Mitt Romney announced his Vice Presidential running mate on Saturday
morning on the deck of the USS Wisconsin, a retired World War II
battleship that is now a museum.
Mitt Romney's running mate Paul Ryan. (Getty)
Music from the film “Air Force One” played. People clapped and cheered.
“Join me in welcoming the next president of the United States, Paul Ryan!" Romney announced.
Well, that’s one way to introduce your vice presidential choice – with a gaffe. But we move on.
Ryan’s elevation to the Republican ticket has variously been described “surprise”, “bold”, a “game changer”, and “fake”.
It has also been called “risky”. As students of risk management know, one of the only times you take risk is when something needs to be changed. In Presidential politics, that’s when you’re losing. As numbers guy Nate Silver explained in the New York Times on the weekend:
“When a prudent candidate like Mitt Romney picks someone like Representative Paul D Ryan of Wisconsin as his running mate, it suggests that he felt he held a losing position against President Obama. The theme that Mr. Romney’s campaign has emphasised for months and months — that the president has failed as an economic leader — may have persuaded 47 or 48 or 49 percent of voters to back him, he seems to have concluded. But not 50.1 percent of them, and not enough for Mr Romney to secure 270 electoral votes.”
The role of Vice President is more important than the “Vice” may give credit for. The old line that a VP is a heartbeat away from the top job certainly rings true. There’s significant responsibility and voters have to be able to see the second-in-charge as the person, possibly, in charge.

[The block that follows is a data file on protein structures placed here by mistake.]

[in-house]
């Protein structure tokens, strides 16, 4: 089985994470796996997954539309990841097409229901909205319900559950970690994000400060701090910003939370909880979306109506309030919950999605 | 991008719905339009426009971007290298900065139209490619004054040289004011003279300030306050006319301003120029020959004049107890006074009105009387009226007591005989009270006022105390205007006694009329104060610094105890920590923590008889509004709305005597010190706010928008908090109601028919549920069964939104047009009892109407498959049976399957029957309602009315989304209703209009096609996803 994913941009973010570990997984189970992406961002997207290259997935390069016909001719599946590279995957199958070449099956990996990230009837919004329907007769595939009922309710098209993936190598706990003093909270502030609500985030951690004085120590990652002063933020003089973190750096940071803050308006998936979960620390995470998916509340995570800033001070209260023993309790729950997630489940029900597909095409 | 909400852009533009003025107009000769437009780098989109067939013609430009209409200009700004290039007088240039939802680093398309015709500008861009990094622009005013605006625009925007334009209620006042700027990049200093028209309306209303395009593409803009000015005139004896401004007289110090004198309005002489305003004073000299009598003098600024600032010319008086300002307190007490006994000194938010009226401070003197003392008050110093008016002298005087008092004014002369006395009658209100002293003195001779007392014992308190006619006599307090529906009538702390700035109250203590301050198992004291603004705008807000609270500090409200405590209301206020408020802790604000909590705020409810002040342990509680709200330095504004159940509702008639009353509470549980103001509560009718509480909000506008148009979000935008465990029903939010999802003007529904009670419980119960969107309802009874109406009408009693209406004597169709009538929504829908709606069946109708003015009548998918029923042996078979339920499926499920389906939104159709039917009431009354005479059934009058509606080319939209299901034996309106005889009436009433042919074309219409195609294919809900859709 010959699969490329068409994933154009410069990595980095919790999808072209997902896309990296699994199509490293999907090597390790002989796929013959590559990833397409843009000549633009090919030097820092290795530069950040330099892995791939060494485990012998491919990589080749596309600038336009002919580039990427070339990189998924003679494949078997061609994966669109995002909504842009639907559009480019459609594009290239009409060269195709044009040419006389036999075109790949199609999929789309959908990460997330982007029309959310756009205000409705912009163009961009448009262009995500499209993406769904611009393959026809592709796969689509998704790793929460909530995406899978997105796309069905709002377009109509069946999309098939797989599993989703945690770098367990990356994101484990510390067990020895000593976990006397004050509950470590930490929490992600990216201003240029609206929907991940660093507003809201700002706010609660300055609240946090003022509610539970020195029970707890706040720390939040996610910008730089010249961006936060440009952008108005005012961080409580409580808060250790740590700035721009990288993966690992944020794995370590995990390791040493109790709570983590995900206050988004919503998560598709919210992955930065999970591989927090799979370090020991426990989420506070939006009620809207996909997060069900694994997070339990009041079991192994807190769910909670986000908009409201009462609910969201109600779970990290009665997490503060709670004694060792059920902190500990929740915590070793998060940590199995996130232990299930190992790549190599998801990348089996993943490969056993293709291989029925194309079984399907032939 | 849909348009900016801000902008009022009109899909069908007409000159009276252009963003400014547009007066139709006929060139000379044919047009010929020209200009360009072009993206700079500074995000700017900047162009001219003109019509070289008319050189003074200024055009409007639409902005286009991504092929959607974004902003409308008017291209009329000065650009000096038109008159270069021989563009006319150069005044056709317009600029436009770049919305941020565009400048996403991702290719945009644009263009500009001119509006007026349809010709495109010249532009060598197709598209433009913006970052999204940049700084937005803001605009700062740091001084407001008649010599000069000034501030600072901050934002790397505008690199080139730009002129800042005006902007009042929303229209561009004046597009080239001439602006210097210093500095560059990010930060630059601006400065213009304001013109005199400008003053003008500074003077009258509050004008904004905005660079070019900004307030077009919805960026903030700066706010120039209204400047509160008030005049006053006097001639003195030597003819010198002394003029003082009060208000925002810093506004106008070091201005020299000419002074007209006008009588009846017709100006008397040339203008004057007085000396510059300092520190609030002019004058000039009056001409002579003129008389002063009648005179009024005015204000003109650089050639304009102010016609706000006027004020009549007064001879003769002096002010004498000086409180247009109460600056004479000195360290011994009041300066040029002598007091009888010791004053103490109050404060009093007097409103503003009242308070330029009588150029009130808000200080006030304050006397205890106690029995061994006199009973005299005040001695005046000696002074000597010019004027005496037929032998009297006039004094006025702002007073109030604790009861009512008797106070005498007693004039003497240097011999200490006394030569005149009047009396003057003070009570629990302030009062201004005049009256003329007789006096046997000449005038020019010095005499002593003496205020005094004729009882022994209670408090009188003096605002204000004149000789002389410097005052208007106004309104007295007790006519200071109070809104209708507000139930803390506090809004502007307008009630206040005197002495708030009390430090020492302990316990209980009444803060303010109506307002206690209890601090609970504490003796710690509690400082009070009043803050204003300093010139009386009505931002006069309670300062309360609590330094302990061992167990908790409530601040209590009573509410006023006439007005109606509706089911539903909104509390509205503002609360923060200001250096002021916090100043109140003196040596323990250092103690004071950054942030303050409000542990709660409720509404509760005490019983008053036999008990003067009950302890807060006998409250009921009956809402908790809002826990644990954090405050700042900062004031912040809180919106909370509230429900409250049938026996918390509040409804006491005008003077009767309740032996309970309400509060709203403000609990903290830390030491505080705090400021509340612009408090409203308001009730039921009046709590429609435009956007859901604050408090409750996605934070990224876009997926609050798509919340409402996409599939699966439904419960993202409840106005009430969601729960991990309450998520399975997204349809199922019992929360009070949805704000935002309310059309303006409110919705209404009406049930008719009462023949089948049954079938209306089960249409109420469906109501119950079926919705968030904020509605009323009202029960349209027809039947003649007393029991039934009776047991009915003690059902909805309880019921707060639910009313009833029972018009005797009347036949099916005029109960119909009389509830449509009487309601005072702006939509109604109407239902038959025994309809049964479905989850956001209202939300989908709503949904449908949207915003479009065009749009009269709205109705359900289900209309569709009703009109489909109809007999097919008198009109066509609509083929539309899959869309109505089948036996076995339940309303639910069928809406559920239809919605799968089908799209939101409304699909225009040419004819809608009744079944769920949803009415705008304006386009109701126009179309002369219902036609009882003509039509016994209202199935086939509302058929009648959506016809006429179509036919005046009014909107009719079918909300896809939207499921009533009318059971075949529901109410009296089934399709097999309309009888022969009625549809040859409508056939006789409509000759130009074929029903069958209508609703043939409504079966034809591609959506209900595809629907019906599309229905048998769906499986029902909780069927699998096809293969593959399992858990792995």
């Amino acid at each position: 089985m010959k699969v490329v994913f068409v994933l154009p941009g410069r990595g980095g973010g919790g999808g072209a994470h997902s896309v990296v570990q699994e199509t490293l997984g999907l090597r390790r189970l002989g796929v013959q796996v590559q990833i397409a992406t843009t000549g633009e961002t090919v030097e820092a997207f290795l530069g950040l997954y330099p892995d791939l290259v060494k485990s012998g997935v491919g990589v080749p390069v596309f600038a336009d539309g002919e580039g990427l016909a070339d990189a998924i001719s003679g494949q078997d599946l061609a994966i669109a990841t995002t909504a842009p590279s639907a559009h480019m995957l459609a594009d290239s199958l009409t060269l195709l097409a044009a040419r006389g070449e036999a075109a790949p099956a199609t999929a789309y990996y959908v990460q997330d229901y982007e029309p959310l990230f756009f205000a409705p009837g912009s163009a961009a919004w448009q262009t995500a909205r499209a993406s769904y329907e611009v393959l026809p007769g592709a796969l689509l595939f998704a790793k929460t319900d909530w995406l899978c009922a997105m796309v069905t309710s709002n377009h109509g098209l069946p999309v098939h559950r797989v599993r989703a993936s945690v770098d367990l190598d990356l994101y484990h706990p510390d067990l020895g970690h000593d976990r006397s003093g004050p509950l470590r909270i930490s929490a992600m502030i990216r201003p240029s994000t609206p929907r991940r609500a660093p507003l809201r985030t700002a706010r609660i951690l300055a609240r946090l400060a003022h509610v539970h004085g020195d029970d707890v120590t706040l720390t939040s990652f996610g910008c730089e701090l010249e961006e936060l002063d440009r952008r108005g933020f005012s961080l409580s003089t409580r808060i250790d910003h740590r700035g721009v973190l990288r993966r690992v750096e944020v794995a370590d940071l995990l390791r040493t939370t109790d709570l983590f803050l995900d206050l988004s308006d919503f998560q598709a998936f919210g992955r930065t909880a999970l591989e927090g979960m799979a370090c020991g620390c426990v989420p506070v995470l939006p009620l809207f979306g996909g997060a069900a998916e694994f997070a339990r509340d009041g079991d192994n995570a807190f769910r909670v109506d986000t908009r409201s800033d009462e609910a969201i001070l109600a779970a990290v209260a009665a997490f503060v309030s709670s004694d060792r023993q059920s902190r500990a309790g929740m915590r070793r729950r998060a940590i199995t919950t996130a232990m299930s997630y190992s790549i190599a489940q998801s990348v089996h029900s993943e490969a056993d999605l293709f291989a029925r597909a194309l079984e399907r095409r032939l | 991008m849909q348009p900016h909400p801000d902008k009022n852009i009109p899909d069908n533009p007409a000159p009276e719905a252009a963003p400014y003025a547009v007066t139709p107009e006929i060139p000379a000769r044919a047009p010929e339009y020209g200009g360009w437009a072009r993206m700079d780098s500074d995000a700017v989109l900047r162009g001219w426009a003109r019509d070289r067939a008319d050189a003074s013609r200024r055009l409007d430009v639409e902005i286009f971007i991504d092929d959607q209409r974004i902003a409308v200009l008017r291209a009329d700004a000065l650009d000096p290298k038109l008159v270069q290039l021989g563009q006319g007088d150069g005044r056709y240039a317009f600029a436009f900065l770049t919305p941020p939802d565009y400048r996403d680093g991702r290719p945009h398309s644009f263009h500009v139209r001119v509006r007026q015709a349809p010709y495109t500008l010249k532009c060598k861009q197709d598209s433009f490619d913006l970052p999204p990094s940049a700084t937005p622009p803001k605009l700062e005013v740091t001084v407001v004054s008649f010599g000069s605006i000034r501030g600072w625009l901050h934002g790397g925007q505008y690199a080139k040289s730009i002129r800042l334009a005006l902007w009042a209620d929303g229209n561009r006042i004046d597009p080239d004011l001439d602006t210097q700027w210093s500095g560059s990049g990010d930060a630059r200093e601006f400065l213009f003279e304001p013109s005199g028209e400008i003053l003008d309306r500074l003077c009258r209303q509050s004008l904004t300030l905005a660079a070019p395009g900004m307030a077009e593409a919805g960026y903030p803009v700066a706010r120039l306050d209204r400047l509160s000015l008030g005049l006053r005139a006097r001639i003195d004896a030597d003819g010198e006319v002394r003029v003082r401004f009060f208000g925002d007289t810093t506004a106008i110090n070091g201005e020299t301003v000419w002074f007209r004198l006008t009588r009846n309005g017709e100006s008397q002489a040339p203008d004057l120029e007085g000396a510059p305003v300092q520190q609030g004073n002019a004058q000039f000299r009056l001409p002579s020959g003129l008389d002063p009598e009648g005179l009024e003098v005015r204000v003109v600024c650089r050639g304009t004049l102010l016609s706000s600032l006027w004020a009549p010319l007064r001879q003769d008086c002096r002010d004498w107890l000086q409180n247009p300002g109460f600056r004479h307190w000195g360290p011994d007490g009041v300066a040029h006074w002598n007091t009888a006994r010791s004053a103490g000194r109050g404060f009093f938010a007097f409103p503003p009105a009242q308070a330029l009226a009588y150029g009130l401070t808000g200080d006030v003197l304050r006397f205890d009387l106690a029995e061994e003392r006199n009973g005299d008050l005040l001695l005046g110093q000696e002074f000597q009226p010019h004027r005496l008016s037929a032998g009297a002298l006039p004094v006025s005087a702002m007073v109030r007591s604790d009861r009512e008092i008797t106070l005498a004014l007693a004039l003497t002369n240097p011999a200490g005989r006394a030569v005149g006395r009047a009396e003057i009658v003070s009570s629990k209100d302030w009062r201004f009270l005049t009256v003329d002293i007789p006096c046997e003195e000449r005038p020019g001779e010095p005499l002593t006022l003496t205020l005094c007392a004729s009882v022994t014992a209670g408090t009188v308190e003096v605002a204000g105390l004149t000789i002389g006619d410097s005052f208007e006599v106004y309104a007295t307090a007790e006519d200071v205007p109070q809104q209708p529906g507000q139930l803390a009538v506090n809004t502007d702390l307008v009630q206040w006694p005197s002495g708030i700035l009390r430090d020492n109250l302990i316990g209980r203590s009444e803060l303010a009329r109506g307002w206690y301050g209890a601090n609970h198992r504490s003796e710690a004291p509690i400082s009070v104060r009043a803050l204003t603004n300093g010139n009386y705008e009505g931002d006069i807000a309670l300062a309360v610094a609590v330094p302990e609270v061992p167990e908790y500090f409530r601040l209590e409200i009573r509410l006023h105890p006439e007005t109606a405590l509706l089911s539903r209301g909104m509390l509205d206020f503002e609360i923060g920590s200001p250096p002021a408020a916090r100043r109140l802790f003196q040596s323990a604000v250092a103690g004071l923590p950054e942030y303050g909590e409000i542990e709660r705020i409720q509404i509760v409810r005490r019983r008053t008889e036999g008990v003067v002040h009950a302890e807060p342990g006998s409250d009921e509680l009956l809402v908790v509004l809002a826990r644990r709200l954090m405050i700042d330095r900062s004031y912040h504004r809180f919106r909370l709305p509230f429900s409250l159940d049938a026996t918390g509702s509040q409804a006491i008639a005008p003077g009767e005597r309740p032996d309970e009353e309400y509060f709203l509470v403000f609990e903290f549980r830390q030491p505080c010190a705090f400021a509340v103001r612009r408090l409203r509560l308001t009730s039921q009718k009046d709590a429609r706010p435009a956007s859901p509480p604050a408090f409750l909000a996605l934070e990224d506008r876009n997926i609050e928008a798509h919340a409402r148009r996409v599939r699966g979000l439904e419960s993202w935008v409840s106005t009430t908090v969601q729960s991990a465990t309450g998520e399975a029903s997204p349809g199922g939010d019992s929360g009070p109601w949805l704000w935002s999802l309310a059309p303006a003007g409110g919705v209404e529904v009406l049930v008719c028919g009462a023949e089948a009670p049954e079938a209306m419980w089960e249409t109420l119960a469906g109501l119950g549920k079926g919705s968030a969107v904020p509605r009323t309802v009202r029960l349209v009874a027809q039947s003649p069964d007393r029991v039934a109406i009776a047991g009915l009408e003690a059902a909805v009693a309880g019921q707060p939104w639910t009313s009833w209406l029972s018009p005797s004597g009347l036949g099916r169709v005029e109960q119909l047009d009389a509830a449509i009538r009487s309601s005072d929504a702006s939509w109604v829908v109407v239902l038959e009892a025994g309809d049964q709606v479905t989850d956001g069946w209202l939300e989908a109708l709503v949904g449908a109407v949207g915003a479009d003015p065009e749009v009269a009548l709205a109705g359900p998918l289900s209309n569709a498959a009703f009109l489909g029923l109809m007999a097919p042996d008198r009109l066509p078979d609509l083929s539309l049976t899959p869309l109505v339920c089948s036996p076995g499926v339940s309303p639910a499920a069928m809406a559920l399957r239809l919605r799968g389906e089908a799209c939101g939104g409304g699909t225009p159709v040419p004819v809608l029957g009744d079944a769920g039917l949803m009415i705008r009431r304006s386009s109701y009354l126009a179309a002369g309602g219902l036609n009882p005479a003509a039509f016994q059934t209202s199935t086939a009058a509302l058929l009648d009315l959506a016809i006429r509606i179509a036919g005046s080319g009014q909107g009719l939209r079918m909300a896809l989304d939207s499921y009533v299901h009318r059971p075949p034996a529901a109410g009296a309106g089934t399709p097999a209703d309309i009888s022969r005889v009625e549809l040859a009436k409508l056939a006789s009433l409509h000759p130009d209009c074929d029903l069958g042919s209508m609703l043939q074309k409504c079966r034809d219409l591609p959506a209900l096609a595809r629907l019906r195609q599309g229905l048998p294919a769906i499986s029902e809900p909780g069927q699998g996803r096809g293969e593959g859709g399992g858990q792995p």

That was one significant reason why Sarah Palin, who pitched herself as an Alaskan “Mama Grizzly” who never reads newspapers, was a bizarre choice for 2008 candidate John McCain. Palin was a significant factor in McCain frightening off the independents he needed to defeat Barack Obama.
History may prove that Paul Ryan is an equally odd choice. At 42, he has barely worked outside of the big government he is opposed to. He’s rich, white, Catholic, and a Tea Party pin-up boy. Not that there’s necessarily anything wrong with that but it’s amusing that President Obama is the closest to an Ivy League educated WASP that both tickets have to offer.
Briefly amusing, that is, when right wing crazies who will vote for Romney and Ryan consider Obama to be a Muslim Socialist who was not born in the United States and is therefore ineligible to be President. Oh, and Donald Trump thinks that, too.
In other words, the Romney-Ryan ticket is a bold choice for its bold representation of what the Republican Party stands for in 2012. Ryan is also known for his love of Ayn Rand, a 20th-century libertarian author of novels “The Fountainhead” and Atlas Shrugged” and a philosophy that centered on the idea that selfishness is “virtue.”
When you throw in Paul Ryan’s economic plan, the very thing that won him attention out of his home state of Wisconsin, then the deal is sealed. Romney’s tactics have been to avoid specifics but Ryan’s economic plan is very specific. It cuts defense, infrastructure, education, food safety, social security, and food stamps while not cutting taxes for the superrich. In fact, Romney has admitted that under Ryan’s economic plan the would-be President will pay zero tax.
At its bare bones, the proposition appears clear: Greed is good. In fact, greed is very good. This is great for the election. Romney has pitched his stall. Now, the fence sitters get to make their clear choice.